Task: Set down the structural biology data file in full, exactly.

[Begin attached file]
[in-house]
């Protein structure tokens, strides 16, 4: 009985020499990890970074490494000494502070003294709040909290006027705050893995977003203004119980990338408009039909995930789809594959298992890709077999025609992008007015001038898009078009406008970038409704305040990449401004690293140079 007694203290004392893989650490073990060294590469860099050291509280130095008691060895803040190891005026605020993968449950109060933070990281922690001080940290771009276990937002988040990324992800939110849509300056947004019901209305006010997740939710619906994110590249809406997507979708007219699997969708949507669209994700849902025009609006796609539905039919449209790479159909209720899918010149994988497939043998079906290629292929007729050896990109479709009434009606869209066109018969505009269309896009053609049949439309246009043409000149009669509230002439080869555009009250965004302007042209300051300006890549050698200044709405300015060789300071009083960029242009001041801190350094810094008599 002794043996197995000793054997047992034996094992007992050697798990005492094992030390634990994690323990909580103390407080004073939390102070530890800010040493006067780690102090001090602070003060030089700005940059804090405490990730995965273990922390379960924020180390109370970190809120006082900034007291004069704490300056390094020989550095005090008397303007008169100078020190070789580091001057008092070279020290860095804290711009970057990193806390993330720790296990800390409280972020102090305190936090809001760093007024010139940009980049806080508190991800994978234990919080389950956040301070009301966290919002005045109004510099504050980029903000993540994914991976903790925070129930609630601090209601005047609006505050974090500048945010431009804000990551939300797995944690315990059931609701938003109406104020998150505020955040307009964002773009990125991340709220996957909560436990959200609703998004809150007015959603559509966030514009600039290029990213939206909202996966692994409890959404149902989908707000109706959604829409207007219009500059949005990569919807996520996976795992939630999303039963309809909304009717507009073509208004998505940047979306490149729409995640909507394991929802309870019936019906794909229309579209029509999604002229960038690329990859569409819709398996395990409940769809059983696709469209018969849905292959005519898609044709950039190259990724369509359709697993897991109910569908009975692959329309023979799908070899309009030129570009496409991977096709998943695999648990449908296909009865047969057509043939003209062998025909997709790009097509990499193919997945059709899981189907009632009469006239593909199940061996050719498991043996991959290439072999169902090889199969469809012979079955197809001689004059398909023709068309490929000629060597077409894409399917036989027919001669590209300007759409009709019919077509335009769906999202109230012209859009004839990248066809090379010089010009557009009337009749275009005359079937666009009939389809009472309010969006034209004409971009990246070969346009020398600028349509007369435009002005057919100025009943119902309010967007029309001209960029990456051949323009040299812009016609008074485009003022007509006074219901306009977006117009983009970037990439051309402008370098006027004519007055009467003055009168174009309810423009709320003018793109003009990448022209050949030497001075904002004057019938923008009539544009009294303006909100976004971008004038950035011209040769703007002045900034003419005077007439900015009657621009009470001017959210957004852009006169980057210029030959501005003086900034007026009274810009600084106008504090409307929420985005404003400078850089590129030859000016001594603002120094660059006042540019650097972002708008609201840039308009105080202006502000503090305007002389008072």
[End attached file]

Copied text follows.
[in-house]
């Protein structure tokens, strides 16, 4: 009985020499990890970074490494000494502070003294709040909290006027705050893995977003203004119980990338408009039909995930789809594959298992890709077999025609992008007015001038898009078009406008970038409704305040990449401004690293140079 007694203290004392893989650490073990060294590469860099050291509280130095008691060895803040190891005026605020993968449950109060933070990281922690001080940290771009276990937002988040990324992800939110849509300056947004019901209305006010997740939710619906994110590249809406997507979708007219699997969708949507669209994700849902025009609006796609539905039919449209790479159909209720899918010149994988497939043998079906290629292929007729050896990109479709009434009606869209066109018969505009269309896009053609049949439309246009043409000149009669509230002439080869555009009250965004302007042209300051300006890549050698200044709405300015060789300071009083960029242009001041801190350094810094008599 002794043996197995000793054997047992034996094992007992050697798990005492094992030390634990994690323990909580103390407080004073939390102070530890800010040493006067780690102090001090602070003060030089700005940059804090405490990730995965273990922390379960924020180390109370970190809120006082900034007291004069704490300056390094020989550095005090008397303007008169100078020190070789580091001057008092070279020290860095804290711009970057990193806390993330720790296990800390409280972020102090305190936090809001760093007024010139940009980049806080508190991800994978234990919080389950956040301070009301966290919002005045109004510099504050980029903000993540994914991976903790925070129930609630601090209601005047609006505050974090500048945010431009804000990551939300797995944690315990059931609701938003109406104020998150505020955040307009964002773009990125991340709220996957909560436990959200609703998004809150007015959603559509966030514009600039290029990213939206909202996966692994409890959404149902989908707000109706959604829409207007219009500059949005990569919807996520996976795992939630999303039963309809909304009717507009073509208004998505940047979306490149729409995640909507394991929802309870019936019906794909229309579209029509999604002229960038690329990859569409819709398996395990409940769809059983696709469209018969849905292959005519898609044709950039190259990724369509359709697993897991109910569908009975692959329309023979799908070899309009030129570009496409991977096709998943695999648990449908296909009865047969057509043939003209062998025909997709790009097509990499193919997945059709899981189907009632009469006239593909199940061996050719498991043996991959290439072999169902090889199969469809012979079955197809001689004059398909023709068309490929000629060597077409894409399917036989027919001669590209300007759409009709019919077509335009769906999202109230012209859009004839990248066809090379010089010009557009009337009749275009005359079937666009009939389809009472309010969006034209004409971009990246070969346009020398600028349509007369435009002005057919100025009943119902309010967007029309001209960029990456051949323009040299812009016609008074485009003022007509006074219901306009977006117009983009970037990439051309402008370098006027004519007055009467003055009168174009309810423009709320003018793109003009990448022209050949030497001075904002004057019938923008009539544009009294303006909100976004971008004038950035011209040769703007002045900034003419005077007439900015009657621009009470001017959210957004852009006169980057210029030959501005003086900034007026009274810009600084106008504090409307929420985005404003400078850089590129030859000016001594603002120094660059006042540019650097972002708008609201840039308009105080202006502000503090305007002389008072």